A prime cause for lack of comparative governmental reform of higher education is that public concern about – and disapproval of K-12 education – is much greater than concern about postsecondary education. For decades, the annual K-12 Gallup poll gives schools in a state or nation a C-, while a 2001 poll demonstrated that the public gives higher education a B/B+ (Gallup and Immerwahr, 2001).  Without this aroused public, postsecondary education reforms did not attract much political momentum in the past 20 years. Generally the public supports higher education and does not demand reform. Instead, the public seeks greater access and affordability to colleges and universities. (Immerwahr and Johnson, 2007; Immerwahr, 2004, 2000, 1999b).
Immerwahr (1999a) highlights the key differences in public opinion regarding K-12 education and higher education. First, the public knows more about K12 education, and relatively little about higher education. Second, the public tends to view the quality of K-12 education as problematic, and higher education as being of very high quality. Third, the public generally understands that K-12 is paid for through tax dollars, while there does not appear to be broad public awareness that public colleges and universities also receive state support. Instead, most people think that higher education (even public higher education) is funded primarily by tuition (Immerwahr, 1999a). Given that most people don’t know how these institutions of higher education work, there is unlikely to be consensus on policy changes for this sector.
One of the most important findings for the reform of higher education, particularly in the area of college success, has to do with the public’s perceptions regarding responsibilities for educational success. Immerwahf (1999a) reported that 75% of Americans say that almost all K-12 students can learn and succeed in school given enough help and attention. But for higher education, the story is quite different:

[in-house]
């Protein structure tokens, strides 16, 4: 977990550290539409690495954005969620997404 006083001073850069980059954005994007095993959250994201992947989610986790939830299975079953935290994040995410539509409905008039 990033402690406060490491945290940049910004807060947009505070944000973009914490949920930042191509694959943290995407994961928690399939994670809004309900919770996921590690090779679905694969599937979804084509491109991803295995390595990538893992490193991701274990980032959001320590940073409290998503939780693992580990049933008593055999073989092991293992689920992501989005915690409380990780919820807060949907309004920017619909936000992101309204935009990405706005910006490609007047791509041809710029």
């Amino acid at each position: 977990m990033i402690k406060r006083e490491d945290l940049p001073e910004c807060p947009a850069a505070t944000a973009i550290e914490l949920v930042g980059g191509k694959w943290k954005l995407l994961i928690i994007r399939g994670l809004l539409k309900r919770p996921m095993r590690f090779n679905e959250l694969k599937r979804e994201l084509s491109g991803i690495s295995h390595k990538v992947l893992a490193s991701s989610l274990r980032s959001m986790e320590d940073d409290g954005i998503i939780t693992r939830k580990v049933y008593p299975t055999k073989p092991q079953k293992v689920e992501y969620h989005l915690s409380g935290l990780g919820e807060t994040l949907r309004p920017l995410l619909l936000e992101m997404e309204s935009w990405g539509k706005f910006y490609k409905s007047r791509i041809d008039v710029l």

With virtual unanimity (91% to 7%) people think that the benefit of a college education depends on how much effort the student puts into it as opposed to the quality of the college that student is attending…when it comes to college, the public blames the problems on the student consumer rather than on the higher education producer (Immerwahf, 1999 p. 10).
A crucial reason for a fundamental shift to enlarged state education control is the widespread of loss of confidence in local K-12 educators and their communities.
 For many years of polls see http://www.pdkintl.org/kappan/k0304pol.pdf
By Michel J Petrilli Fordham Foundation What the best and wisest parent wants for his own child, that must the community want for all its children. – John Dewey
The intuitive appeal of this oft-quoted maxim is obvious. It speaks to the conviction that all of the children in a community or a country are “our kids” and that we should want the very best for them just as we do for our own flesh and blood.
Taken literally, however, it is also problematic, for it equates “sameness” with “equity.” That’s an error in part because what “the best and wisest parents” want varies—some seek traditional schools, others favor progressive ones, etc.
But it’s also a mistake because children’s needs vary. Kids growing up in poverty and fragile families, and dysfunctional communities need a whole lot more than kids living with affluence and stability. And when it comes to their schools, poor kids may need something a whole lot different. That’s why I’m a big fan of No Excuses charter schools, which are showing great promise for low-income children—even if they might not be a good fit for many of their upper-middle class peers.
All of that’s been on my mind of late as I ponder the plight of the Montgomery County Public Schools (MCPS) outside of Washington, D.C. (My second-grade son is one of its 155,000 students.)
MCPS, to its credit, is a system that’s long been publicly committed to equity. Especially under the decade-long tenure of Jerry Weast, its hard-charging superintendent throughout the 2000s, the district, its schools, and its board were obsessed with addressing achievement gaps. It poured additional resources into its poorest schools—aimed particularly at pre-school programs and smaller classes—earning it plaudits from reform organizations and equity hawks alike.